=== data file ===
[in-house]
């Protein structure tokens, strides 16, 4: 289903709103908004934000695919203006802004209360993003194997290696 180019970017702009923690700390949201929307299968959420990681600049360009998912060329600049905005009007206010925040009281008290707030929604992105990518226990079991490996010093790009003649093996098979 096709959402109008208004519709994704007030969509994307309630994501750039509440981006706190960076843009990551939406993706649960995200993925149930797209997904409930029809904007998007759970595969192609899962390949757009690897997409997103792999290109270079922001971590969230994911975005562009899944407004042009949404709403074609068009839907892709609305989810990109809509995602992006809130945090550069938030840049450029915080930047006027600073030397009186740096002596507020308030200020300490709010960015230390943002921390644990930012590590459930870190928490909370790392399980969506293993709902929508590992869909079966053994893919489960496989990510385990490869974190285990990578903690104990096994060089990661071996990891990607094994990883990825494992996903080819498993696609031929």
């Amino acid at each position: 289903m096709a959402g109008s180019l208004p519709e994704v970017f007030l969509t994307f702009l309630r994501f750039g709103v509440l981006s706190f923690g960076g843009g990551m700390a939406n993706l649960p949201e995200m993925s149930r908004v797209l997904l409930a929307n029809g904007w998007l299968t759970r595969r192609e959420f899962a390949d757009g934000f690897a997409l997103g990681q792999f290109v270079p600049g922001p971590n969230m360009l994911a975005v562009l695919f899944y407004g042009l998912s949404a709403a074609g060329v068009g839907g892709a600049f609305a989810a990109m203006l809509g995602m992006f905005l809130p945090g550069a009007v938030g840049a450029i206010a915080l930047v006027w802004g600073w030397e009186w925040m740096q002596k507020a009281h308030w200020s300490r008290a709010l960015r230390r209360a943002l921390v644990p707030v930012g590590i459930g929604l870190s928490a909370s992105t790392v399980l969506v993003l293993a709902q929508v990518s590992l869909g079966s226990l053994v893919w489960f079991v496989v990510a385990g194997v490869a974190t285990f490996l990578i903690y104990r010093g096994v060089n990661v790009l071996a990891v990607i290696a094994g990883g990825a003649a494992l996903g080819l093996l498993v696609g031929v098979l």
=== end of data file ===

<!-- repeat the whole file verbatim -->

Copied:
[in-house]
């Protein structure tokens, strides 16, 4: 289903709103908004934000695919203006802004209360993003194997290696 180019970017702009923690700390949201929307299968959420990681600049360009998912060329600049905005009007206010925040009281008290707030929604992105990518226990079991490996010093790009003649093996098979 096709959402109008208004519709994704007030969509994307309630994501750039509440981006706190960076843009990551939406993706649960995200993925149930797209997904409930029809904007998007759970595969192609899962390949757009690897997409997103792999290109270079922001971590969230994911975005562009899944407004042009949404709403074609068009839907892709609305989810990109809509995602992006809130945090550069938030840049450029915080930047006027600073030397009186740096002596507020308030200020300490709010960015230390943002921390644990930012590590459930870190928490909370790392399980969506293993709902929508590992869909079966053994893919489960496989990510385990490869974190285990990578903690104990096994060089990661071996990891990607094994990883990825494992996903080819498993696609031929």
């Amino acid at each position: 289903m096709a959402g109008s180019l208004p519709e994704v970017f007030l969509t994307f702009l309630r994501f750039g709103v509440l981006s706190f923690g960076g843009g990551m700390a939406n993706l649960p949201e995200m993925s149930r908004v797209l997904l409930a929307n029809g904007w998007l299968t759970r595969r192609e959420f899962a390949d757009g934000f690897a997409l997103g990681q792999f290109v270079p600049g922001p971590n969230m360009l994911a975005v562009l695919f899944y407004g042009l998912s949404a709403a074609g060329v068009g839907g892709a600049f609305a989810a990109m203006l809509g995602m992006f905005l809130p945090g550069a009007v938030g840049a450029i206010a915080l930047v006027w802004g600073w030397e009186w925040m740096q002596k507020a009281h308030w200020s300490r008290a709010l960015r230390r209360a943002l921390v644990p707030v930012g590590i459930g929604l870190s928490a909370s992105t790392v399980l969506v993003l293993a709902q929508v990518s590992l869909g079966s226990l053994v893919w489960f079991v496989v990510a385990g194997v490869a974190t285990f490996l990578i903690y104990r010093g096994v060089n990661v790009l071996a990891v990607i290696a094994g990883g990825a003649a494992l996903g080819l093996l498993v696609g031929v098979l």